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Chapter I - The Broken Staff

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Cassor approached the Gathering Tree, a massive banyan dominating the center of Hillswood. Its outer branches streamed down from the sky a hundred paces from the trunk, forming a natural dome beneath which many adult Arboreals conducted their business while the younger tenderlings attended their studies. On his way toward the old banyan, Cassor passed several groups of workers. Pollinators selected the perfect seeds to plant, germinators ensured that the seeds sprouted properly, and feeders gave the seedlings the proper amount of nutrients. Climbing through the thousands of branches above him were healers, pruners, and scores of other Arboreals dedicated to the sylvan life cycle.
Unlike the majority of his fellow townsfolk, Cassor carried a slender sword by his side. Since he’d become an elder, however, he found little use for the weapon. The last time he’d held the blade in combat was several springs ago, when he’d scared away a young sabertooth that had wandered into Arboreal territory. Too many people took the current span of peace for granted.
He reached the Gathering Tree and scaled the trunk as easily as a stroll across a moss-lined forest path. Near the top of the tree the branches parted into a doorway, revealing a circular chamber hidden within the crown. Uncountable branches packed with firm green leaves formed the floor, ceiling, and walls of the room in addition to a table and six chairs.
“At least I’m not the first to arrive,” he said as he entered the room.
One of the younger members of the elder council, Cassor wore his long green hair in a braid and always dressed in a sleeveless tunic. He proudly displayed a scar, running from his shoulder to his wrist, that he’d received during a bloody battle of the Brymorian War. Stronger than most Arboreals because of his training, his body resembled that of a Ferfolk, stocky and muscular but without the leathery skin.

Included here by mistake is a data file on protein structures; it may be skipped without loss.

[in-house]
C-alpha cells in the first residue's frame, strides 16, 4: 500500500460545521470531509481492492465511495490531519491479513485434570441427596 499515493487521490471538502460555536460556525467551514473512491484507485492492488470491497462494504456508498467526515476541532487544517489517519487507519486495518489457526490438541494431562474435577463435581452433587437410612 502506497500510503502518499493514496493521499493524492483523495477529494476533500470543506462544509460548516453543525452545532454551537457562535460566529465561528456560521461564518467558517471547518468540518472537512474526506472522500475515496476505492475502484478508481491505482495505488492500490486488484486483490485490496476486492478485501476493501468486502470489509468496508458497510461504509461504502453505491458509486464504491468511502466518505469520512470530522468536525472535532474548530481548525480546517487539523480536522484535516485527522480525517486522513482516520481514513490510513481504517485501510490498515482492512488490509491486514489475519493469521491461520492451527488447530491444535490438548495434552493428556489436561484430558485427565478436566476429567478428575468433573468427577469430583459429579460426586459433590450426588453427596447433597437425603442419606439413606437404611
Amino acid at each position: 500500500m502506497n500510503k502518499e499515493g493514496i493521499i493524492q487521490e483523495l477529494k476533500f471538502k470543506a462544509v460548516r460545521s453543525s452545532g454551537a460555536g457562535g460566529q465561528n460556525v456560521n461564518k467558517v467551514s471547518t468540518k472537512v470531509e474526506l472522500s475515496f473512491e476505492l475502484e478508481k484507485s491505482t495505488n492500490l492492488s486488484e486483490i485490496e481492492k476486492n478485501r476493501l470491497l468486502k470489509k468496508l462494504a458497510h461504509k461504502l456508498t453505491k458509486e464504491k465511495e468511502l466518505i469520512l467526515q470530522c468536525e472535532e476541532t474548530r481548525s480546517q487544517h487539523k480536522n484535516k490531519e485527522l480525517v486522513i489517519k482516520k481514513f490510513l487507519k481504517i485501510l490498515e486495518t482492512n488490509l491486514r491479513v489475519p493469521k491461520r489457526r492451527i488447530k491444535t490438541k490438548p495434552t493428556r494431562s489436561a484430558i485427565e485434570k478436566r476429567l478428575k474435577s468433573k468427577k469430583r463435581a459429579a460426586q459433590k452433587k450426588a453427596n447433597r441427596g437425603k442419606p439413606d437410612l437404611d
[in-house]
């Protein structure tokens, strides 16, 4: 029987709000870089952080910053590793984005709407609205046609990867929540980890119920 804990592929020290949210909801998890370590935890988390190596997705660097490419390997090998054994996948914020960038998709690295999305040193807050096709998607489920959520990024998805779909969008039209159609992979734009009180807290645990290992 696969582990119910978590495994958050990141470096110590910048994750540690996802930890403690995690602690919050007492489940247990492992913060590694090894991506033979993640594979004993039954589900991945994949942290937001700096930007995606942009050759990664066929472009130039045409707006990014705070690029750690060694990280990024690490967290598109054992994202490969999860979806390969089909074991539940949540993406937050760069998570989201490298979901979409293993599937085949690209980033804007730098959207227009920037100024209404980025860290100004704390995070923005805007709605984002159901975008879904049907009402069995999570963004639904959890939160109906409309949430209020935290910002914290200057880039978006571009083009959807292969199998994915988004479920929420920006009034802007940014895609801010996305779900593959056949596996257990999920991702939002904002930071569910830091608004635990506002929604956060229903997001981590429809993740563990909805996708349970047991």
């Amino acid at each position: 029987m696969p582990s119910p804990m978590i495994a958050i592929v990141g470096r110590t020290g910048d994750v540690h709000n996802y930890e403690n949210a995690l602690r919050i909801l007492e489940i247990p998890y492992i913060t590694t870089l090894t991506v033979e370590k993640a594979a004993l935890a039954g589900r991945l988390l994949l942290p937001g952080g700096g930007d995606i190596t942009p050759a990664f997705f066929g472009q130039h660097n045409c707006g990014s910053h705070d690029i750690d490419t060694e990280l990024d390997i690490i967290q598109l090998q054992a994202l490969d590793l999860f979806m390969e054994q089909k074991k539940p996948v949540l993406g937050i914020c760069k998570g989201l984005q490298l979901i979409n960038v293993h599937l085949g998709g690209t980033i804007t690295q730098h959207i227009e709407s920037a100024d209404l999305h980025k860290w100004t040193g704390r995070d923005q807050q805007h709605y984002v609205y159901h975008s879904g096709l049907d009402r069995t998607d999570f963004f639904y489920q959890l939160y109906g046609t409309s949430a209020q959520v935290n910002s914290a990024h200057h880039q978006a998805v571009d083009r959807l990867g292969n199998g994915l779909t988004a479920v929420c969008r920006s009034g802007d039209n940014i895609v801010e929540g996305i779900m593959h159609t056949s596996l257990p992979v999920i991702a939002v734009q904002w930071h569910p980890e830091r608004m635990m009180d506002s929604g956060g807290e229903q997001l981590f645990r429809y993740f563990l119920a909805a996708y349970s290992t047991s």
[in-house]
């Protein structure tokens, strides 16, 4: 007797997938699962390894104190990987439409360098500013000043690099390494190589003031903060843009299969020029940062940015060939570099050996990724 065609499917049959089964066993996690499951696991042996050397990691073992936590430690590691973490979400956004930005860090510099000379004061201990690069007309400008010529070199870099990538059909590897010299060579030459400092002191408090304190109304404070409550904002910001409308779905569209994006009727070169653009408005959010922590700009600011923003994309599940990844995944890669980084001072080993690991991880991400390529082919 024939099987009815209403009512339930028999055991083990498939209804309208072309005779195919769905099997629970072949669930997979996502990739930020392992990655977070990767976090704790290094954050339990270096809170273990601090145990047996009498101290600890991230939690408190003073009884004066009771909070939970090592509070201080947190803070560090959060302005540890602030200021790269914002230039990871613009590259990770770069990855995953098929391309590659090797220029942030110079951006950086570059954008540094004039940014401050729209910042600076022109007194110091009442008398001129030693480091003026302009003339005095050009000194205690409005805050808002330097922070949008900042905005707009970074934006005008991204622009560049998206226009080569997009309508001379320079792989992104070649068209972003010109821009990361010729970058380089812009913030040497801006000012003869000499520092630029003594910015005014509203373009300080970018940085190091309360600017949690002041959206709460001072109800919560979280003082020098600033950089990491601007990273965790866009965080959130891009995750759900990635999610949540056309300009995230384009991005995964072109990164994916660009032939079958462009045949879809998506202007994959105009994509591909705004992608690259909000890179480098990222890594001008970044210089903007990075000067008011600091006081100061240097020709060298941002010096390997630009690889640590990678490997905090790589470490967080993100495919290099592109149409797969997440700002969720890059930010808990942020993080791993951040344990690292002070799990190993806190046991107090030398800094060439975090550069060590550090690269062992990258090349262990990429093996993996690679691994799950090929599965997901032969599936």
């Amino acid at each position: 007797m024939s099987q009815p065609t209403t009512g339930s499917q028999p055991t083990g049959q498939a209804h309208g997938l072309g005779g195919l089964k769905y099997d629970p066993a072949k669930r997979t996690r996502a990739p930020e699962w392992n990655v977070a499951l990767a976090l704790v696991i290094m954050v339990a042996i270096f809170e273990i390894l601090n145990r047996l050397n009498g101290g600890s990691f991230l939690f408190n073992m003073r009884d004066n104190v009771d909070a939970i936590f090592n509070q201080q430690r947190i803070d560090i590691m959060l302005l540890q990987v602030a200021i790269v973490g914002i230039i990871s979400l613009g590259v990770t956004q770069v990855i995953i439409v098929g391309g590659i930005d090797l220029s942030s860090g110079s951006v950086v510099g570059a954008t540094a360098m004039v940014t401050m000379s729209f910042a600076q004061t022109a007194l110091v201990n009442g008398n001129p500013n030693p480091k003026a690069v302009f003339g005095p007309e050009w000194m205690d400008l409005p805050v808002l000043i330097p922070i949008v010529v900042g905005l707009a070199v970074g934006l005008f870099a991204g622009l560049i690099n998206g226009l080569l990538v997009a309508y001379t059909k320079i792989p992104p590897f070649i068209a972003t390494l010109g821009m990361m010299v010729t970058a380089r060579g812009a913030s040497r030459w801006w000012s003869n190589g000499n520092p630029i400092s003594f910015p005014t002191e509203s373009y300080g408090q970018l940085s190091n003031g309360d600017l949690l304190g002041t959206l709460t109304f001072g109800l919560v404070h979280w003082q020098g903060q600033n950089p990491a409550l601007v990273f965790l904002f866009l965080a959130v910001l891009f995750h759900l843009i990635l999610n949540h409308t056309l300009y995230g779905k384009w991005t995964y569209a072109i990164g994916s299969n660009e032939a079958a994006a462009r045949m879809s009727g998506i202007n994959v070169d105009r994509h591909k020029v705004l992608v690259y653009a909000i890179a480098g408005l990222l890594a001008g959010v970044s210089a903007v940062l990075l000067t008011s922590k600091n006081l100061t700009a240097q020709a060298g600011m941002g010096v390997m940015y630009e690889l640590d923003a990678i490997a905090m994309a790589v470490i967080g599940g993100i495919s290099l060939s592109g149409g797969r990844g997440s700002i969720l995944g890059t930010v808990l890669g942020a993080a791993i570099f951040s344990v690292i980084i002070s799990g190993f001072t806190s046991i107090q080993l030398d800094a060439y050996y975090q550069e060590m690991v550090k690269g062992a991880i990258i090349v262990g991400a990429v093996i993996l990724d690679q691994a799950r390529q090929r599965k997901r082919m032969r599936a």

Cassor breathed in the sweet smell of nectar. “Isn’t it too early for the honeysuckle to bloom?”
Long flowering vines weaved in and out of the branches, adding a pattern of yellow and white to the room’s perimeter.
“It is a bit early,” said Kuril in a weathered voice, “but the caretakers coaxed them from their buds for me. After all these springs, I’m still not comfortable with these drab northern winters.”
Looking extremely old, Kuril sat in a branch chair at the head of the table. Even after a half-century, he fingered the long scar on his cheek, now withered with age. His baggy clothing made him appear more wrinkled than he was, but a heavy gold chain strapped to his waist enhanced his otherwise dull outfit.
Cassor scowled at the belt. Metal was good for weapons and nothing else.
Beside Kuril, Eslinor sat motionless. With a narrow face and a delicate smile, her beauty was unrivaled in the entire hamlet. Her olive hair, twice as long as Cassor’s, flowed down her back and mingled with the leaves of the chamber floor. She draped her mottled green dress over the sides of her chair, making it appear as if she were part of the furniture.
The final elder present, Aquila, had dark skin and was dressed in brown clothes, appropriate for working in the dirt. A trio of brightly colored feathers held her hair firmly in a bun, except for a handful of long strands flowing over her shoulder. Aquila held the loose strands in one hand and ran her fingers through them. She tilted her head toward an empty chair and raised her eyebrows.
“Isn’t it noon already?” asked Cassor, disdaining the customary wordless communication of nods and gestures. “I don’t feel like waiting for the others. Let’s begin without them. Polsor and Zehuti can join us whenever.”
“Be patient,” said Kuril. “Sit and meditate with us on this beautiful morning. The others will arrive soon enough.”
“Soon enough for what?” asked Polsor as he stepped into the room and nudged Cassor aside.
“Do you still refuse to straighten your hair?” asked Cassor.
He wanted to comment about the similarities between Polsor and a wild human, but that would only delay things further.
“It’s not yet the equinox,” said Polsor, a near twin of Cassor except for the top of his head. He shook his tangled mass of shoulder-length hair and gazed around the room. “Good, Zehuti isn’t here. Shall we begin without him?”